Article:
His theory suggests that our initial understanding is Somatic. Each other kind of understanding results from the development of particular intellectual tools that we acquire from the societies we grow up in. Working with ‘tool’ of oral language leads to the Mythic understanding with new perspective on the world and experience, and new style of sense making. The Romantic layer is a little more complicated. It has been identified not simply with the ‘tool’ of alphabetic literacy, but with a cluster of further, related social and cultural developments in ancient Greece. The Philosophic understanding is shaped by an even more diffuse ‘tool’. It requires not only a sophisticated language and literacy, but also a particular kind of communication to support and sustain it. Finally, Ironic understanding is an implication of self-conscious reflection about the language one uses.
These kinds of understanding are not neat and discrete categories. They do not represent irreconcilable features in the mind of their users. They are more like different perspectives than different mentalities, by means of which particular features of the world and experience are brought into focus and prominence. Furthermore, each kind of understanding does not fade away and would not be replaced by the next, but rather each properly coalesces in significant degree with its predecessor.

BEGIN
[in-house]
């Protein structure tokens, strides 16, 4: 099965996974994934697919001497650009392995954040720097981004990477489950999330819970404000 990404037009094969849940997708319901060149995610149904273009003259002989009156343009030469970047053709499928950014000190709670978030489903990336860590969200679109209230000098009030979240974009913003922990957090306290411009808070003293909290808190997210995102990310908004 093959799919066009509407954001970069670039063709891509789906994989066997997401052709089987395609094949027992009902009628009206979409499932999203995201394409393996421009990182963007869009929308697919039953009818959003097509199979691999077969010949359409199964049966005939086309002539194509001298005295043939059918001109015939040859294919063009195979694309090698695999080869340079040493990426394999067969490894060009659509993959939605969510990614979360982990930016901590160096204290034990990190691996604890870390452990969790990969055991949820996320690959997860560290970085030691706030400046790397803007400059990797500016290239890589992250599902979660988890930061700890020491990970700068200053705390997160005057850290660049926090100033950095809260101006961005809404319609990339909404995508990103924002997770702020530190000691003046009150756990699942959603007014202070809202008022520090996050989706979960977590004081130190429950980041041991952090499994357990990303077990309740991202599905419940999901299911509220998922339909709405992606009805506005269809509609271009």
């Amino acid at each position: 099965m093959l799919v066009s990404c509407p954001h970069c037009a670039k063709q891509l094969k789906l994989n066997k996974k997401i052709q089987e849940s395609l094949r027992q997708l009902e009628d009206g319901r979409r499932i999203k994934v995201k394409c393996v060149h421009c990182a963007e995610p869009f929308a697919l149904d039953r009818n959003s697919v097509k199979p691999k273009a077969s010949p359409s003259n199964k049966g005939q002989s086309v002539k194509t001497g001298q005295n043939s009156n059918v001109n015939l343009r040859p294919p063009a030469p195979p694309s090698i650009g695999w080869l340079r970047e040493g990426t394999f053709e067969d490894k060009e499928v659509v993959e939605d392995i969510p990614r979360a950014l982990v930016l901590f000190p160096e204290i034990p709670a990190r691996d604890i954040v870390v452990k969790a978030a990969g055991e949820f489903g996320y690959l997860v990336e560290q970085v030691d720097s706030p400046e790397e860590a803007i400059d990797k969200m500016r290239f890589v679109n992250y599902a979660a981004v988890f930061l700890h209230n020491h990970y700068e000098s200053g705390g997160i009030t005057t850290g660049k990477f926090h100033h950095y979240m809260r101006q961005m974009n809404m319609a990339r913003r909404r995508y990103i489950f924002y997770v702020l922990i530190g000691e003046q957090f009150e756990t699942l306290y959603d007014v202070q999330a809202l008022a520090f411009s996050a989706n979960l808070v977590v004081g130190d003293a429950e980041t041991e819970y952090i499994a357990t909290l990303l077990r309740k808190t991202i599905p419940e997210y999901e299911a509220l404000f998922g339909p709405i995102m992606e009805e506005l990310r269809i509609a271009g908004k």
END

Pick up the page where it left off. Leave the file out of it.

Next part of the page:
Since they have developed in evolution and cultural history in a particular sequence and coalesced to a large extent as each successive kind has emerged. Therefore, Egan (1997) argues that “education can best be conceived as the individual’s acquiring each of these kinds of understanding as fully as possible in the sequence in which each developed historically” (p.4). Thus, his theory of educational development is based on a new recapitulation theory. The following introduction of Somatic and Mythic Understanding draws heavily from his recently published book in 1997, The Educated Mind: How Cognitive Tools Shape Our Understanding, which is recommended by Howard Gardner as the best introduction of his important body of work.
Egan espoused an embodied philosophy by suggesting that our body is the most fundamental mediating tool that shapes our understanding. Somatic understanding “refers to the understanding of the world that is possible for human beings given the kind of body we have” (p.5). Sequentially, it precedes the Mythic, Romantic, Philosophic and Ironic understanding. But it does not fade away or to be replaced by language development and other kinds of understanding. Rather, it remains with us throughout our lives and continues to develop within other kinds of understanding, maybe with some modification. Therefore, his thought is, in certain sense, in line the embodied and intuitive view of mathematics.